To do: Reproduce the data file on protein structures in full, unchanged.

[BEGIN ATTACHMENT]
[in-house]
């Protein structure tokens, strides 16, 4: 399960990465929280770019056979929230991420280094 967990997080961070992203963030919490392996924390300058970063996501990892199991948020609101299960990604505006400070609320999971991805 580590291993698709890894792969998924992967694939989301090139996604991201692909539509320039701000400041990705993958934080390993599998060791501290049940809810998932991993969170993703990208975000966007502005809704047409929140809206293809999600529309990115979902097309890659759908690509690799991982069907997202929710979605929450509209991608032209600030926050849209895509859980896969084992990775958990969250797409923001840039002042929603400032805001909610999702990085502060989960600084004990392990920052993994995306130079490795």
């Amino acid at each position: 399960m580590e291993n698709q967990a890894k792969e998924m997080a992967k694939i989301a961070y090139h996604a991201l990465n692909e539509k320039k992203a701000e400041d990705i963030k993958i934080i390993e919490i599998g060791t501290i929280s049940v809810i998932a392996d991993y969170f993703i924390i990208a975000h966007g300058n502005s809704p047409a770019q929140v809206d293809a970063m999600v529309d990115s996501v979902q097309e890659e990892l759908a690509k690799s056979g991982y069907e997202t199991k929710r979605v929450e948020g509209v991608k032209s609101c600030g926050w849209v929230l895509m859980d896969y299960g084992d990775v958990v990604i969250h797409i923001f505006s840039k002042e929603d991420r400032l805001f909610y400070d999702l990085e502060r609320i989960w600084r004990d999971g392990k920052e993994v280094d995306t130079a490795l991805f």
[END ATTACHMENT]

[in-house]
């Protein structure tokens, strides 16, 4: 399960990465929280770019056979929230991420280094 967990997080961070992203963030919490392996924390300058970063996501990892199991948020609101299960990604505006400070609320999971991805 580590291993698709890894792969998924992967694939989301090139996604991201692909539509320039701000400041990705993958934080390993599998060791501290049940809810998932991993969170993703990208975000966007502005809704047409929140809206293809999600529309990115979902097309890659759908690509690799991982069907997202929710979605929450509209991608032209600030926050849209895509859980896969084992990775958990969250797409923001840039002042929603400032805001909610999702990085502060989960600084004990392990920052993994995306130079490795």
């Amino acid at each position: 399960m580590e291993n698709q967990a890894k792969e998924m997080a992967k694939i989301a961070y090139h996604a991201l990465n692909e539509k320039k992203a701000e400041d990705i963030k993958i934080i390993e919490i599998g060791t501290i929280s049940v809810i998932a392996d991993y969170f993703i924390i990208a975000h966007g300058n502005s809704p047409a770019q929140v809206d293809a970063m999600v529309d990115s996501v979902q097309e890659e990892l759908a690509k690799s056979g991982y069907e997202t199991k929710r979605v929450e948020g509209v991608k032209s609101c600030g926050w849209v929230l895509m859980d896969y299960g084992d990775v958990v990604i969250h797409i923001f505006s840039k002042e929603d991420r400032l805001f909610y400070d999702l990085e502060r609320i989960w600084r004990d999971g392990k920052e993994v280094d995306t130079a490795l991805f």